Bill Kristol writes that Bill Clinton “inherited a hard-won peace, failed to lead, and part of his legacy is 9/11.” 9/11 is, of course, shorthand for the events of September 11, 2001 at which point Clinton hadn’t been in office for months. Condoleezza Rice, writing for the Bush campaign in the January/February issue of Foreign Affairs said a lack of prioritization was a problem with the Clinton administration’s foreign policy and that “a Republican administration should refocus the country on key priorities: building a military ready to ensure American power, coping with rogue regimes, and managing Beijing and Moscow.”
In other words, Bush came into office determined to reduce the level of attention given to al-Qaeda. And boy did they! Richard Clarke’s strategy for stepped-up efforts against al-Qaeda, developed in the waning days of the Clinton administration, was put on the back burner in favor of this approach:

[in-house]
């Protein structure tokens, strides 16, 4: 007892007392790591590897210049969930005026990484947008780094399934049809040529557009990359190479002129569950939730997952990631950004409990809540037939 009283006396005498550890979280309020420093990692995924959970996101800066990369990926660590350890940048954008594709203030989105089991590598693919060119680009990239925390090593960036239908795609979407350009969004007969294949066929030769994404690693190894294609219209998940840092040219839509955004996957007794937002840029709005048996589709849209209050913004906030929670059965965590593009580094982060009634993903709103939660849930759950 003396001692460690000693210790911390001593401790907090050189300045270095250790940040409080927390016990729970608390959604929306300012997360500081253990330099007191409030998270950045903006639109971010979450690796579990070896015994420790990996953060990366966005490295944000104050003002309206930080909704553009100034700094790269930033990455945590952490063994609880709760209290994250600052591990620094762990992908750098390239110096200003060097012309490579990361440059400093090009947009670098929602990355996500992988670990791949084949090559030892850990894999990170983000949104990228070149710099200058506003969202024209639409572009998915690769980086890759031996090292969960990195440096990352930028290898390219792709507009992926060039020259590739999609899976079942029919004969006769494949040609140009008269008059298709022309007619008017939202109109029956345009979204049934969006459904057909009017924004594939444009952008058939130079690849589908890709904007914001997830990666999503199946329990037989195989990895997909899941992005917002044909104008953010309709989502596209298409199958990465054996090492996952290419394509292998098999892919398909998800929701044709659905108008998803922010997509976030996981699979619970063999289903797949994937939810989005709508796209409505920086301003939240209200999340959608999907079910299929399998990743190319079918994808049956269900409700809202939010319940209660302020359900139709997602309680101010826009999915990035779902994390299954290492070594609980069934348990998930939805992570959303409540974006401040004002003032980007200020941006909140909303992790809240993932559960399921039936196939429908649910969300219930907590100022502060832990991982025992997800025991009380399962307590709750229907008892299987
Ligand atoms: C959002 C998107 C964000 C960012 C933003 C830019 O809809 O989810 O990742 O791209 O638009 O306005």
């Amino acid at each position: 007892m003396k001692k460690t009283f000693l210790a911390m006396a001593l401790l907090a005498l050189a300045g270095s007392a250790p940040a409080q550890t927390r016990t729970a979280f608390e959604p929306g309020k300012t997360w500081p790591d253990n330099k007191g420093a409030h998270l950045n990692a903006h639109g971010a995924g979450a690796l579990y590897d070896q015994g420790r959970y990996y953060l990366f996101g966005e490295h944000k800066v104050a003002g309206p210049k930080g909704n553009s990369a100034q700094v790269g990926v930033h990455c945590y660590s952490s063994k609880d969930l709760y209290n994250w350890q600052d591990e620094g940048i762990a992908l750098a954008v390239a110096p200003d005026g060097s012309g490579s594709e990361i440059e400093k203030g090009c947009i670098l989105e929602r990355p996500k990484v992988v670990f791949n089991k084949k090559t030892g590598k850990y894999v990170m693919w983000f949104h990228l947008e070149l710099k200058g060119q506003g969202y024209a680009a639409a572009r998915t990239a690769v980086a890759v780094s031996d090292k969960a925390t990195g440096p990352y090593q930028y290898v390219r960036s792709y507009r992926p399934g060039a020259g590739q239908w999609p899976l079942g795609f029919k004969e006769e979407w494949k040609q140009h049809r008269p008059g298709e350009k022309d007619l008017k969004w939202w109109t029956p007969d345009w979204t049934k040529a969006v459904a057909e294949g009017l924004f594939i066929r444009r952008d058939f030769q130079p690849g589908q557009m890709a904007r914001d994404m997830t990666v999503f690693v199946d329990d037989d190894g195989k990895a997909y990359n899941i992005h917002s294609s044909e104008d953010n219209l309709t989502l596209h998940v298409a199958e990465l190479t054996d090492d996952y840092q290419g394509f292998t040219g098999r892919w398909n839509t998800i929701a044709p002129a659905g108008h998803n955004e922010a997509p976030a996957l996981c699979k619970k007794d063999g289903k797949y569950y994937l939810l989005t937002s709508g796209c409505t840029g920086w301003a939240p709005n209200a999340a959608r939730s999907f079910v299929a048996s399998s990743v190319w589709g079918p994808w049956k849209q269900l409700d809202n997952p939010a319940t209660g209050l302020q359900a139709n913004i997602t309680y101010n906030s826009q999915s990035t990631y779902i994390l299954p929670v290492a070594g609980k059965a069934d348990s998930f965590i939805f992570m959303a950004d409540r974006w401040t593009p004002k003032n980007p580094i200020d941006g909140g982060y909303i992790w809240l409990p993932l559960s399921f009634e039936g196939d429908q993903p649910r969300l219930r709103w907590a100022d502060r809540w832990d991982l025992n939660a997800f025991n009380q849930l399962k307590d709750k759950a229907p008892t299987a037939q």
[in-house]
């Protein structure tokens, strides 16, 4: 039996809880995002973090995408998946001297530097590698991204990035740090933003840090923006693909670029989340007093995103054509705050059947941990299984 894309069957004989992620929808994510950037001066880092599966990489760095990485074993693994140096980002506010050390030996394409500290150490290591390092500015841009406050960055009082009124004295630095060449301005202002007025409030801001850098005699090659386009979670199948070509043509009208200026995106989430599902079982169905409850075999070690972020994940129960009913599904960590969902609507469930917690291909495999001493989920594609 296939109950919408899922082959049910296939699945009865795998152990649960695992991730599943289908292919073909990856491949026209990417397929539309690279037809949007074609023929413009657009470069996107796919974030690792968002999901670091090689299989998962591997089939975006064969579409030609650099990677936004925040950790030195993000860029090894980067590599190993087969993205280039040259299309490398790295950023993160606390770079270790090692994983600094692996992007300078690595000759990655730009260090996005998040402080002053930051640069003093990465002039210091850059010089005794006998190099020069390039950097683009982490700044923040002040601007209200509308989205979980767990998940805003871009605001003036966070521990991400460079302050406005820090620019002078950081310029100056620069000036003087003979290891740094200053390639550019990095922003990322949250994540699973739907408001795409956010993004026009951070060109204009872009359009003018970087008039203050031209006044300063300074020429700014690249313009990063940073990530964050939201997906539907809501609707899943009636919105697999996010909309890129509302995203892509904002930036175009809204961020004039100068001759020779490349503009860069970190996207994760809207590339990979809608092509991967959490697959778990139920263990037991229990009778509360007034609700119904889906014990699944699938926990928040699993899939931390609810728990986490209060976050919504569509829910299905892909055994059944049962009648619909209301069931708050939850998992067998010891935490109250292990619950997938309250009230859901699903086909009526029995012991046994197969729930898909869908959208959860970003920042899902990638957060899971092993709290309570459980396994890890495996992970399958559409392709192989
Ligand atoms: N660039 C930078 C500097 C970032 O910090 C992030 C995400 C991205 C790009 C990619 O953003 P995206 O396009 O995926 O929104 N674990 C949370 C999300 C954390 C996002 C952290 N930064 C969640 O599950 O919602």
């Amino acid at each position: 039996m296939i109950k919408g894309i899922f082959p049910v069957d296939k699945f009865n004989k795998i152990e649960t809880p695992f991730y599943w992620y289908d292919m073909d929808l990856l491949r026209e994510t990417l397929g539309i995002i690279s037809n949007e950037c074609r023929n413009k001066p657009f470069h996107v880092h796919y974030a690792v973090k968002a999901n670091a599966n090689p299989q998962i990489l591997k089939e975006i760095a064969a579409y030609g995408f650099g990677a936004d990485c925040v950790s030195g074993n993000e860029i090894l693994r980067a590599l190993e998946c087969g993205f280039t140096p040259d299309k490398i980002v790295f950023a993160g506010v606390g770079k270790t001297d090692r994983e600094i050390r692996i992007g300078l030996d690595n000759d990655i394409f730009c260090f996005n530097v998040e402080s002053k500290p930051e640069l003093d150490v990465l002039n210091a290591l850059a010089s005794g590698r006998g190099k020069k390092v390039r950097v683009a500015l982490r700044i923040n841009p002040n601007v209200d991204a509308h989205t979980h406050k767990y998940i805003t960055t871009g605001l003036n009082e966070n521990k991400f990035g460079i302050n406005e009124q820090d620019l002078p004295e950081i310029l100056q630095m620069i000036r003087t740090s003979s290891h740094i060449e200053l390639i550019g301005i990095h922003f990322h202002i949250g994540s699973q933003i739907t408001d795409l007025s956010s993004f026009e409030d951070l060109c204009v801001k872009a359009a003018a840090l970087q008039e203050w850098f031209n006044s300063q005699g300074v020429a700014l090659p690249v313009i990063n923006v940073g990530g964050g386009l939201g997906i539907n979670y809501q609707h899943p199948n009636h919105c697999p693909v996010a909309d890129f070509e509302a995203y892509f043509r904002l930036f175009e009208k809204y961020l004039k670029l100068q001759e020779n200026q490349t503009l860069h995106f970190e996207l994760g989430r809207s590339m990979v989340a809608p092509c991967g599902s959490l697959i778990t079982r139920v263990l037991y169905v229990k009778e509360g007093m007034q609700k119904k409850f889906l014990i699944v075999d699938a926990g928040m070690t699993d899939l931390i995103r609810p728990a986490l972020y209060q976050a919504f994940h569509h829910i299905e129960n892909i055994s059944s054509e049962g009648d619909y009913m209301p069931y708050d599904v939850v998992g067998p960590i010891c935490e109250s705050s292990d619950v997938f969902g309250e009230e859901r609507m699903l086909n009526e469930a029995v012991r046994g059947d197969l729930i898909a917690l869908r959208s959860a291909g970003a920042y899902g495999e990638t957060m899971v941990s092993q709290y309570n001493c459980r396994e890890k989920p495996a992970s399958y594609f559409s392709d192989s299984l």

The book’s opening anecdote tells of an unnamed CIA briefer who flew to Bush’s Texas ranch during the scary summer of 2001, amid a flurry of reports of a pending al-Qaeda attack, to call the president’s attention personally to the now-famous Aug. 6, 2001, memo titled “Bin Ladin Determined to Strike in US.” Bush reportedly heard the briefer out and replied: “All right. You’ve covered your ass, now.”
Clearly inattention to the problem is Clinton’s fault. Or, you might want to look in the direction of neoconservatism. Robert Kagan published an edited volume called Present Dangers: Crisis and Opportunity in American Foreign and Defense Policy in November 2000. It contains fifteen chapters, none of which are about al-Qaeda. Indeed, the term “al-Qaeda” doesn’t appear in the book on the list of threats. One chapter does refer to “Usama bin Laden” in order to suggest that the Clinton administration was over-hyping bin Laden in order to downplay the threat from Iran. Terrorism is discussed in the book as a tool of Iranian or Chinese (?) policy, but not at all as a non-state phenomenon or in relationship to Afghanistan. Needless to say, there’s lots about Iraq, a whole chapter on “Will and Power,” and several invocations of the evils of appeasement.